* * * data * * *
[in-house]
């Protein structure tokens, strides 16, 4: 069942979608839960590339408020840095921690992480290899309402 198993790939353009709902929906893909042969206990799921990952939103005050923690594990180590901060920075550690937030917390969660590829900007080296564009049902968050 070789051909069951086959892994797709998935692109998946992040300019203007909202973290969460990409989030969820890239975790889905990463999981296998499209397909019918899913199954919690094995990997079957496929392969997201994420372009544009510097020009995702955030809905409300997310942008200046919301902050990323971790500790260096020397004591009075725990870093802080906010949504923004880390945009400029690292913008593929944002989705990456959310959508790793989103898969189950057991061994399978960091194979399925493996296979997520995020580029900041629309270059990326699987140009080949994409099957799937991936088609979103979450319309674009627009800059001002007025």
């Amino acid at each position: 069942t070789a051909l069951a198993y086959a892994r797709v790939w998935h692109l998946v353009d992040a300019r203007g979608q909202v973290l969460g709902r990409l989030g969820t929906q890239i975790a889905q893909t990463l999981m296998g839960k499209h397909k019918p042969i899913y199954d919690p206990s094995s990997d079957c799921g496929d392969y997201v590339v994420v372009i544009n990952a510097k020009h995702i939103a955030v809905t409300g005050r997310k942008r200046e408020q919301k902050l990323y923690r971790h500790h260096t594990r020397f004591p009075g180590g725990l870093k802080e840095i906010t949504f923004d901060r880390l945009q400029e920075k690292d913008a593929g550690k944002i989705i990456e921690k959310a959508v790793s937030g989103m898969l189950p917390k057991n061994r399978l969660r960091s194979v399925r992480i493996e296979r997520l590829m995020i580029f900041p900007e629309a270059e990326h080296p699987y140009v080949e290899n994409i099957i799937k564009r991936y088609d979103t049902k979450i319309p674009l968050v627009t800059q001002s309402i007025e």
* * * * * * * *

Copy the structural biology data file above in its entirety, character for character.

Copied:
[in-house]
């Protein structure tokens, strides 16, 4: 069942979608839960590339408020840095921690992480290899309402 198993790939353009709902929906893909042969206990799921990952939103005050923690594990180590901060920075550690937030917390969660590829900007080296564009049902968050 070789051909069951086959892994797709998935692109998946992040300019203007909202973290969460990409989030969820890239975790889905990463999981296998499209397909019918899913199954919690094995990997079957496929392969997201994420372009544009510097020009995702955030809905409300997310942008200046919301902050990323971790500790260096020397004591009075725990870093802080906010949504923004880390945009400029690292913008593929944002989705990456959310959508790793989103898969189950057991061994399978960091194979399925493996296979997520995020580029900041629309270059990326699987140009080949994409099957799937991936088609979103979450319309674009627009800059001002007025």
């Amino acid at each position: 069942t070789a051909l069951a198993y086959a892994r797709v790939w998935h692109l998946v353009d992040a300019r203007g979608q909202v973290l969460g709902r990409l989030g969820t929906q890239i975790a889905q893909t990463l999981m296998g839960k499209h397909k019918p042969i899913y199954d919690p206990s094995s990997d079957c799921g496929d392969y997201v590339v994420v372009i544009n990952a510097k020009h995702i939103a955030v809905t409300g005050r997310k942008r200046e408020q919301k902050l990323y923690r971790h500790h260096t594990r020397f004591p009075g180590g725990l870093k802080e840095i906010t949504f923004d901060r880390l945009q400029e920075k690292d913008a593929g550690k944002i989705i990456e921690k959310a959508v790793s937030g989103m898969l189950p917390k057991n061994r399978l969660r960091s194979v399925r992480i493996e296979r997520l590829m995020i580029f900041p900007e629309a270059e990326h080296p699987y140009v080949e290899n994409i099957i799937k564009r991936y088609d979103t049902k979450i319309p674009l968050v627009t800059q001002s309402i007025e």